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Opioid safety varies in elderly with nonmalignant pain.

The risks of opioid use for elderly patients with nonmalignant pain vary considerably by different agents and by different durations of use, said Dr. Daniel H. Solomon and his associates in the rheumatology department and the pharmacoepidemiology division at Brigham and Women's Hospital, Boston.

Patients taking codeine for more than 180 days are at increased risk for cardiovascular events, and those taking oxycodone or codeine for only 30 days are at increased risk for mortality due to any cause. "This study's findings do not agree with a commonly held belief that all opioids are associated with similar risk," the investigators noted.

They compared the safety profiles of different opioids for the treatment of nonmalignant pain in elderly patients because "relatively little attention has been paid" to this issue even though the use of these drugs has increased by 50%-100% in recent years.

Dr. Solomon and his colleagues analyzed information in two states' Medicare databases of pharmaceutical coverage for low-income patients (mean age, 79 years) between 1995 and 2005. They were able to match 6,275 subjects who took five of the most commonly prescribed opioids for a variety of baseline factors using propensity scores.

Hydrocodone was used as the reference exposure, to which codeine, oxycodone, propoxyphene, and tramadol were compared.

The risk of cardiovascular events including MI, stroke, heart failure, revascularization, and cardiac death was similar across the five opioid groups after 30 days of use. However, by 180 days the cardiovascular risk with codeine was significantly elevated (risk ratio, 1.62), compared with the other four opioids.

This surprising finding requires validation in other populations, the investigators said (Arch. Intern. Med. 2010;170:1979-86).

All-cause mortality was elevated after only 30 days of use for patients taking oxycodone (RR, 2.43) or codeine (RR, 2.05), but not for those taking other opioids.

In contrast, the risk of fracture of the hip, pelvis, wrist, or humerus was significantly reduced after 30 days of treatment for patients taking tramadol (RR, 0.21) or propoxyphene (RR, 0.54).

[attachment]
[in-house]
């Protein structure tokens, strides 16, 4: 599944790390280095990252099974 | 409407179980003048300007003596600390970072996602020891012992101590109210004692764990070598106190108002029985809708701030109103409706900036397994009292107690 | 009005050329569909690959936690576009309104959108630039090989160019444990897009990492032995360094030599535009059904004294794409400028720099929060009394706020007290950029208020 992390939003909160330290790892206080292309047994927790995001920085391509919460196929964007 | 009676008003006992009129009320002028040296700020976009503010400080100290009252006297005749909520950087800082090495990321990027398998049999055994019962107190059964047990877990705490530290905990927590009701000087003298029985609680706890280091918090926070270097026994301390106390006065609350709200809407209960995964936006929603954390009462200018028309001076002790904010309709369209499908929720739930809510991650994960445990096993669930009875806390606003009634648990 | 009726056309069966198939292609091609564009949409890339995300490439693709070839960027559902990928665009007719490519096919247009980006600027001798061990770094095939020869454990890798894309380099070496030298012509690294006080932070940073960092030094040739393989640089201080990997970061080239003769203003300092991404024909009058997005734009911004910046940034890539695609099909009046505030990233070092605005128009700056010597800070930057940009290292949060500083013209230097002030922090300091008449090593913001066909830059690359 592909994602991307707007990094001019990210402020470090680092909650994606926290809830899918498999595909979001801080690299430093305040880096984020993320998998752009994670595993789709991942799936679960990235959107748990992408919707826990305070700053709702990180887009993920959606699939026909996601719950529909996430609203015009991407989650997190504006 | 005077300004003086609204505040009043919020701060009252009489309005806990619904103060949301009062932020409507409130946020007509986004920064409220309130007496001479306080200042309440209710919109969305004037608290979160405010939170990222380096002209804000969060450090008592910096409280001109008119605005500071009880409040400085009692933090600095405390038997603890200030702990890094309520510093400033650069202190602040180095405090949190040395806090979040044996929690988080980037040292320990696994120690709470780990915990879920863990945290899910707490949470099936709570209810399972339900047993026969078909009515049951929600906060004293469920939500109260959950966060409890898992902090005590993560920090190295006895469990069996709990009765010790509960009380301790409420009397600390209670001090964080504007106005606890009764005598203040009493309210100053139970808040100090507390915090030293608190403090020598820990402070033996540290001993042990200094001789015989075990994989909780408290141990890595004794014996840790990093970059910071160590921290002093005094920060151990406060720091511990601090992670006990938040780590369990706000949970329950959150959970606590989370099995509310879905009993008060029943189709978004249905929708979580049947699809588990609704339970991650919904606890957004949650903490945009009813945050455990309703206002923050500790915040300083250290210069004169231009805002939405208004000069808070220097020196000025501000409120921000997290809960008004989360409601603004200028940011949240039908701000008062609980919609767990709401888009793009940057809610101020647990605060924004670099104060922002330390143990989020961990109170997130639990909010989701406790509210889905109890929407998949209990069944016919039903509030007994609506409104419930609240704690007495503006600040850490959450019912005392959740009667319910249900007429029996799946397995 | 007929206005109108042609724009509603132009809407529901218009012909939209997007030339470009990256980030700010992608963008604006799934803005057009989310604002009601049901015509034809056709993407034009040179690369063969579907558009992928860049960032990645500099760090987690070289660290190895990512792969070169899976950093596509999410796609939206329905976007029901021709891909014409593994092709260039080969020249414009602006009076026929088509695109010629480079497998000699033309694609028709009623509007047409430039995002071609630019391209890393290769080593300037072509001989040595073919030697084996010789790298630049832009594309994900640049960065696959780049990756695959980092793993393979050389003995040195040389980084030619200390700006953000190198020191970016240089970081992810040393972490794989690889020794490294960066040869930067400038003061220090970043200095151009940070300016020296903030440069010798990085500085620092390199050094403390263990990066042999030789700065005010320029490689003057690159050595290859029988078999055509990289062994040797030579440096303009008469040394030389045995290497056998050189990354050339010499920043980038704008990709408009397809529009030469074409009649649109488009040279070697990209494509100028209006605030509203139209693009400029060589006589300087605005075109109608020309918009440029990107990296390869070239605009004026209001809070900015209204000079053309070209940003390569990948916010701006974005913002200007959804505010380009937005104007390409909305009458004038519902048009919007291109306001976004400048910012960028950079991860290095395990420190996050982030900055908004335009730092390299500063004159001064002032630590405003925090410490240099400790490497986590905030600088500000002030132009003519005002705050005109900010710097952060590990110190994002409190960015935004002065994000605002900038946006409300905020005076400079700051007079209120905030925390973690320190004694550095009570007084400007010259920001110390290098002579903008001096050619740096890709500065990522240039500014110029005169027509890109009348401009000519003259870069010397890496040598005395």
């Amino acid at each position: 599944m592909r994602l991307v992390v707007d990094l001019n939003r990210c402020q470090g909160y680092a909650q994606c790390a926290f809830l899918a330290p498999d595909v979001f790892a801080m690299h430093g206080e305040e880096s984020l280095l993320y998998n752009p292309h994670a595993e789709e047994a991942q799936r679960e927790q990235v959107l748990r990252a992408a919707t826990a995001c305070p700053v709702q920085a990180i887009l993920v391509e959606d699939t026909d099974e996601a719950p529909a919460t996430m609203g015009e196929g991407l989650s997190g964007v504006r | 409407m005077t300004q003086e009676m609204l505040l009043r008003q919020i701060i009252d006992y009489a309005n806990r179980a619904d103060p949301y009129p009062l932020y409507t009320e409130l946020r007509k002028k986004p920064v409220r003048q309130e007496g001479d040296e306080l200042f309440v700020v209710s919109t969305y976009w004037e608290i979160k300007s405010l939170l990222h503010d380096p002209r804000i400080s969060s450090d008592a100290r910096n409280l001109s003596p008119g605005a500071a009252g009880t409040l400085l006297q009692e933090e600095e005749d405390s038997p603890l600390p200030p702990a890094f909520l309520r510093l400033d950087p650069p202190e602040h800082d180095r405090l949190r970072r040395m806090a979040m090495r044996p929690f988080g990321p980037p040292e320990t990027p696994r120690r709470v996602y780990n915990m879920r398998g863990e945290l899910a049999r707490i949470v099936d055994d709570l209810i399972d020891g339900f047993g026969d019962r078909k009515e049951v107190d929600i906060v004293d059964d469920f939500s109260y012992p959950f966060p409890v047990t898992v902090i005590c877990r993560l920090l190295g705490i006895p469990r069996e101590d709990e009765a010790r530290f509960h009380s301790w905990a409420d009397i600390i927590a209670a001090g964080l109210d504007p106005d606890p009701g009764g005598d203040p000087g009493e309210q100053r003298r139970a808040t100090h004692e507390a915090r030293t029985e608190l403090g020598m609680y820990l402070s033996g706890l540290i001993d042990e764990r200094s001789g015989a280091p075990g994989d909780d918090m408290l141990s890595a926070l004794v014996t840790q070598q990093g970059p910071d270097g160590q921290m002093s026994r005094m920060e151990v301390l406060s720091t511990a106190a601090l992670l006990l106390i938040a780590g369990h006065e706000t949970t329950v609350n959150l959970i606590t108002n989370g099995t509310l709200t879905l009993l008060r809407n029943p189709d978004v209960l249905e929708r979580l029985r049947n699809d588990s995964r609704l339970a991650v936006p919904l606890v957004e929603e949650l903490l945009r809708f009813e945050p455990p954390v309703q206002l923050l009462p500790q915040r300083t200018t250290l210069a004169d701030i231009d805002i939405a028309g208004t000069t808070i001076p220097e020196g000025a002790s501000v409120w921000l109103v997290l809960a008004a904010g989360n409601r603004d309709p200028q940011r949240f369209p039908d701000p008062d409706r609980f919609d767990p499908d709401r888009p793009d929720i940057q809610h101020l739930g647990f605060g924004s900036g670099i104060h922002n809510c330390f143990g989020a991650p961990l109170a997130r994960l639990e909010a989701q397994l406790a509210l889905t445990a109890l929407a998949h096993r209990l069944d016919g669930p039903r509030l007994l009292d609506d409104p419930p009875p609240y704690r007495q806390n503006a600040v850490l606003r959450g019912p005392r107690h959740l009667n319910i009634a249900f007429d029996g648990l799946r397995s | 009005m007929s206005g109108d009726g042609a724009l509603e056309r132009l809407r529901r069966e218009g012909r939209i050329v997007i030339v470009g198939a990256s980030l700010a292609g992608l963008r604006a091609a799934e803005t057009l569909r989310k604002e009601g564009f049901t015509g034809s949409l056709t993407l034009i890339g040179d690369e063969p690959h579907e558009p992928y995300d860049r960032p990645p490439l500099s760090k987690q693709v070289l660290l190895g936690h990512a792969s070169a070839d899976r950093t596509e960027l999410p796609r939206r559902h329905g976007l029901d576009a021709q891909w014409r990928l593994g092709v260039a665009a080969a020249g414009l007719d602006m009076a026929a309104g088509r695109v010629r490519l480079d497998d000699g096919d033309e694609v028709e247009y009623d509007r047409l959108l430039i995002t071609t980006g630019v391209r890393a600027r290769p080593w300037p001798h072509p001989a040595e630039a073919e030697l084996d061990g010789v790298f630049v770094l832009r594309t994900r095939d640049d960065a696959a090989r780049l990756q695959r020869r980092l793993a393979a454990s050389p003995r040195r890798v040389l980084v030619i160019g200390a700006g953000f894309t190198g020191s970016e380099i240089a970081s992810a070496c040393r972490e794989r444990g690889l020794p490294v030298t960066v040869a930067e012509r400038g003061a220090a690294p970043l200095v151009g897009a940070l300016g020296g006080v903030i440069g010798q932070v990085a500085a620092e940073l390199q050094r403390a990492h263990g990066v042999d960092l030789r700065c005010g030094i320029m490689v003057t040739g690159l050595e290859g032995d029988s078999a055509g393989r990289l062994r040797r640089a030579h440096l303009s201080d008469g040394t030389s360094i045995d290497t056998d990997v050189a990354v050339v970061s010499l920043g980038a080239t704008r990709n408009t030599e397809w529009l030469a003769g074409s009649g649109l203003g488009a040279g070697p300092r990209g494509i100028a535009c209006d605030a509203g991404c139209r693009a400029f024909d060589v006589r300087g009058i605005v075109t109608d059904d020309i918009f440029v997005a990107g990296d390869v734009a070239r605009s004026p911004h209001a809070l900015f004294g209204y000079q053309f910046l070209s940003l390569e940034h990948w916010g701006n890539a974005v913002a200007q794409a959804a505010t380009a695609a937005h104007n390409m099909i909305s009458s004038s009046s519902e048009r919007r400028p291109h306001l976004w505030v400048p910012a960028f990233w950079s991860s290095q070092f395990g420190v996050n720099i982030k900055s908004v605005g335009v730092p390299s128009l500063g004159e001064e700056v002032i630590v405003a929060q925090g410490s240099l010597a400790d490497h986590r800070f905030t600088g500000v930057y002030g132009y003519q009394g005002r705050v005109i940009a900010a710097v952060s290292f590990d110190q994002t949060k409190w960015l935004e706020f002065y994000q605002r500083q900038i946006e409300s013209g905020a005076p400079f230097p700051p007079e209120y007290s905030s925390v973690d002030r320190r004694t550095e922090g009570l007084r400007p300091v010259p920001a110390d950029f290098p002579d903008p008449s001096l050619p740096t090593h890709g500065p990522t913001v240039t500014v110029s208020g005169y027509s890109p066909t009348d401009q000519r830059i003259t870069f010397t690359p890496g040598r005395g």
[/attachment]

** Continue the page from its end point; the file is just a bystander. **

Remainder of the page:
The risk of gastrointestinal adverse events--which included upper GI bleeding, lower GI bleeding, and bowel obstruction--did not differ across opioid groups at either 30 days or 180 days.

Importantly the risks were consistent regardless of whether patients were taking low, medium, high, or very high doses of the drugs, Dr. Solomon and his associates wrote.


Major Finding: The risks of opioid use in elderly patients vary substantially according to the specific drug used and the duration of use.

Data Source: A propensity-matched cohort analysis involving more than 31,000 Medicare patients who received opioids for nonmalignant pain in 1996-2005.

Disclosures: This study was supported by the Agency for Healthcare Research and Quality. Dr. Solomon reported being an unpaid member of a celecoxib trial executive committee sponsored by Pfizer and an unpaid member of the data safety monitoring board for an analgesic trial sponsored by Pfizer.


Opioids Are Not Interchangeable'

These findings "challenge the conventional notion that the safety profiles of opioids are generally interchangeable" and carry two important clinical implications, said Dr. William C. Becker and Dr. Patrick G. O'Connor.

The first and most crucial implication is that the frequent use of codeine must be reexamined. "The untested but widespread assumption that codeine is safer from an addiction standpoint because of its lower potency may need to give way to these data demonstrating increased risk of cardiovascular events and all-cause mortality. If codeine is of middling efficacy for pain and is more risky than other opioids, there would be little reason to use it," they noted.

Secondly, the elevated risk of fractures with opioid use "has solid biological plausibility" by two mechanisms of action: Opioids raise the rate of falls, and they suppress the production of androgen and estradiol, imperiling bone health. The study findings suggest that basic safety measures to counterbalance these effects are not being implemented. "Efforts to improve patients' understanding of safe medication-taking practices, providers' understanding of safe prescribing practices, and standardization of safety-oriented follow-up are sorely needed," Dr. Becker and Dr. O'Connor said.

DR. BECKER and DR. O'CONNOR are internists at Yale University, New Haven, Conn. They reported no relevant financial disclosures. These comments were taken from their invited commentary accompanying Dr. Solomon's report (Arch. Intern. Med. 2010;170:1986-8).


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Title Annotation:PAIN MEDICINE
Author:Moon, Mary Ann
Publication:Clinical Psychiatry News
Date:Feb 1, 2011
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